Send to

Choose Destination
See comment in PubMed Commons below
Inj Prev. 1999 Dec;5(4):305-9.

Using a diary to record near misses and minor injuries--which method of administration is best?

Author information

School of Community Health Sciences, University of Nottingham, Queen's Medical Centre, Nottingham: Division of Public Health Medicine and Epidemiology.



To determine the effect of different methods of administering a diary to collect information from parents on near miss and minor injuries on responses, completeness and accuracy, the number of incidents reported, the effect of a financial incentive on response, and the cost of administering each method.


The study was set within the context of a cluster randomised controlled trial of injury prevention in 36 practices in Nottingham.


The study population comprised the 1594 parents who responded to the baseline questionnaire. Parents were allocated systematically to one of four groups: postal administration, with and without financial incentive, telephone administration, with and without financial incentive (102 in each group). A clinic visit method with and without financial incentive (50 in each group) was also used.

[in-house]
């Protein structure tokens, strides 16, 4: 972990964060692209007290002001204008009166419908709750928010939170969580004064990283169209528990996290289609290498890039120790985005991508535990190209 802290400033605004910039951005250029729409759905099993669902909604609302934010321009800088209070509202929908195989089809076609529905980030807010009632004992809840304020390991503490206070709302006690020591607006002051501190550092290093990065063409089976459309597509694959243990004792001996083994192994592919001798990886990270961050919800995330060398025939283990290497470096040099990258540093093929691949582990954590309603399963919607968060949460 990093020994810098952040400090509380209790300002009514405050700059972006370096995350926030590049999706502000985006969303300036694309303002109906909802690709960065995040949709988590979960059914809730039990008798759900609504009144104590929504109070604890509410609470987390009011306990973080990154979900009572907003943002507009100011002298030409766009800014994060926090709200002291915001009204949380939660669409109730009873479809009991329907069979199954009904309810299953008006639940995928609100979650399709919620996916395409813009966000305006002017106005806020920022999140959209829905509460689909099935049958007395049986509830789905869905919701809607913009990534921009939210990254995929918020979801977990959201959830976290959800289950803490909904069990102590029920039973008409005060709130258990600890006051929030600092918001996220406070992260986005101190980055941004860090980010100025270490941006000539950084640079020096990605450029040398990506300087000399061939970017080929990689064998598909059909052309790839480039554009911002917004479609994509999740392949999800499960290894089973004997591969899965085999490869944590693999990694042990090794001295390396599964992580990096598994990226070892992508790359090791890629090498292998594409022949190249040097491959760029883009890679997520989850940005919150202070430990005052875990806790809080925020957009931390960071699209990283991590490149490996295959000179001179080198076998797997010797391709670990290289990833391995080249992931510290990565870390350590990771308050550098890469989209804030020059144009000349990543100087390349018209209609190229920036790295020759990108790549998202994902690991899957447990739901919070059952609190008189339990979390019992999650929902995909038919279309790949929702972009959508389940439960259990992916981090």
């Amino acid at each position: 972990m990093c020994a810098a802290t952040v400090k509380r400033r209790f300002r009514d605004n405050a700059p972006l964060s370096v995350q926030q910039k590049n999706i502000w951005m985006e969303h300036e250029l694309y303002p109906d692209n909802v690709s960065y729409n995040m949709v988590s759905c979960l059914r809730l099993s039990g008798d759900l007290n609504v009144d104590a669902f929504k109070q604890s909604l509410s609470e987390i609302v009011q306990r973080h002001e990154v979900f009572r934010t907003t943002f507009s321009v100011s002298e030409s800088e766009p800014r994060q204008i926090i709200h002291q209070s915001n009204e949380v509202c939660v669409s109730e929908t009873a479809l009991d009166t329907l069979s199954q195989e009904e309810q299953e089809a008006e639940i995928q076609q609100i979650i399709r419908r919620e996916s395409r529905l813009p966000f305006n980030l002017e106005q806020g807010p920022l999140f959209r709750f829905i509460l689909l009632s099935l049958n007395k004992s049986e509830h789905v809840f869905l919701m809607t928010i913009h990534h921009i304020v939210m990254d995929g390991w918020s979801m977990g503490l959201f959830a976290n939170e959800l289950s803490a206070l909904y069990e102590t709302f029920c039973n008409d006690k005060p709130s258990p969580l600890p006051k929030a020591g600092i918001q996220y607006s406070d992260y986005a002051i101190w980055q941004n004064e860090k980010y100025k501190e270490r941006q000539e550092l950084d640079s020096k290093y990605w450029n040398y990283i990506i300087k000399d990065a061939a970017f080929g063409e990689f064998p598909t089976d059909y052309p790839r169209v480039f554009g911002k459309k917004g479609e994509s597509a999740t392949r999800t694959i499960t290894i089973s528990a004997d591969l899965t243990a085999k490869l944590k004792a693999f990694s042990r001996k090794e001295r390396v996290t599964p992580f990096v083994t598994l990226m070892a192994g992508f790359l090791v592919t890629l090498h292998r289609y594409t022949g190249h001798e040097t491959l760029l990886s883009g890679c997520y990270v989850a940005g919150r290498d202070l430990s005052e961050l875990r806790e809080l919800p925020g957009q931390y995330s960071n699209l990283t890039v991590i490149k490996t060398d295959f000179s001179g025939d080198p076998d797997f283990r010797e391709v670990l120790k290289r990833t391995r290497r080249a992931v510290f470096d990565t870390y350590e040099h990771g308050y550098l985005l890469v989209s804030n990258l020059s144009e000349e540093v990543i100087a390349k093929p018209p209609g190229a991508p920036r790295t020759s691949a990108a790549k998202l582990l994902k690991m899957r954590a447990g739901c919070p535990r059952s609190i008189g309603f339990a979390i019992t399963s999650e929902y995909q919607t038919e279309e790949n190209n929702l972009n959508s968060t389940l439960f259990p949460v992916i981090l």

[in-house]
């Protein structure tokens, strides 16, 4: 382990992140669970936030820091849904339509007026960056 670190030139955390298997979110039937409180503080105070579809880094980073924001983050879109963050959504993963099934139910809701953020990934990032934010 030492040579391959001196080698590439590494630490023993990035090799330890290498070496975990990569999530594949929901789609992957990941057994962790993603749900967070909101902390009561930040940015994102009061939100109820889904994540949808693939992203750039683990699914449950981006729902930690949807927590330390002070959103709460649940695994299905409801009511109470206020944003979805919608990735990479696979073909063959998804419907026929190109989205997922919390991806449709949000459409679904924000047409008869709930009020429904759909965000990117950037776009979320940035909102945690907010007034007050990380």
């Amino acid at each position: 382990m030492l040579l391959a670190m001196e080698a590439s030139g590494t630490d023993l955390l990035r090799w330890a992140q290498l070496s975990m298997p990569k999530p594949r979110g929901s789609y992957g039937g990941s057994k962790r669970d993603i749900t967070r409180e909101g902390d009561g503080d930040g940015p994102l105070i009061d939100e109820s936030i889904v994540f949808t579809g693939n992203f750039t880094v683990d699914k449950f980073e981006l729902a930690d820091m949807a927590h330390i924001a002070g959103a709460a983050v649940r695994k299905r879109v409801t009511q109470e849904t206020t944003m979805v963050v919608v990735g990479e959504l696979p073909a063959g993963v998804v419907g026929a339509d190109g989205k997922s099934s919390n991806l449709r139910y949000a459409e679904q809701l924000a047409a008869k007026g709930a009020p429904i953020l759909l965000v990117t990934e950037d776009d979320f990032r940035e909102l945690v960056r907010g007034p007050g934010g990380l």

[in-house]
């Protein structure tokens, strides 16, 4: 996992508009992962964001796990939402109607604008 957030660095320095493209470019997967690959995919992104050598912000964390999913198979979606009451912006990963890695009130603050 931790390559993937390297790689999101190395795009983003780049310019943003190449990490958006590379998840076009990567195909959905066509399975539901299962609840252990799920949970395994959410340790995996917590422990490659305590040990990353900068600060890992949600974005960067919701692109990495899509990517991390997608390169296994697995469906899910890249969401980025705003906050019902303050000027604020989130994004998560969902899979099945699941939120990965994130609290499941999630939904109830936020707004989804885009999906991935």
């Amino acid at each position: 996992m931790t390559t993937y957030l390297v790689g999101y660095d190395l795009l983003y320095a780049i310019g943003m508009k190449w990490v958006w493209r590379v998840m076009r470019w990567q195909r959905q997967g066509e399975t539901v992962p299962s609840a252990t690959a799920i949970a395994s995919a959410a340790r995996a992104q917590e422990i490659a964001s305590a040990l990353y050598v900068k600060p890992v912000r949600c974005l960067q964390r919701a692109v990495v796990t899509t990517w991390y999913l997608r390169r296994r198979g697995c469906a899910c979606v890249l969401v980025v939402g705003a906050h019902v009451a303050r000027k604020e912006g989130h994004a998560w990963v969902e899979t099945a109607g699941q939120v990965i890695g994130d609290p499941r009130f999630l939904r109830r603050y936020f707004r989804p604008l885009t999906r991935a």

A significant trend was found, with decreasing response rates with increasing degree of contact with the parent, such that administering the diary in the clinic had the lowest response (chi2 for trend = 5.54, 1 df, p = 0.02). Offering a financial incentive increased responses from 47% to 59% (chi2 = 5.78, 1 df, p = 0.016). The most complete recording was found in the diaries handed out at clinic visits. Importantly, parents were accurate in their recording of near miss and minor injuries, suggesting they understood the differences between the two types of incident. Postal methods were the least expensive method of administering the diary in terms of average cost per returned diary. Using a financial incentive resulted in a lower cost per returned diary for telephone and clinic visit methods.


Parents can accurately and reliably complete diaries recording near miss and minor injuries occurring to their preschool children. More work is needed to investigate methods of increasing response. Postal diaries achieve the highest response but have the least complete recording of data. Diaries administered through child health clinics were most complete but achieved the lowest response. The administration method chosen in future work should be influenced both by the response and completeness of recording that is required by the research.

[Indexed for MEDLINE]
Free PMC Article
PubMed Commons home

PubMed Commons

How to join PubMed Commons

    Supplemental Content

    Full text links

    Icon for HighWire Icon for PubMed Central
    Loading ...
    Support Center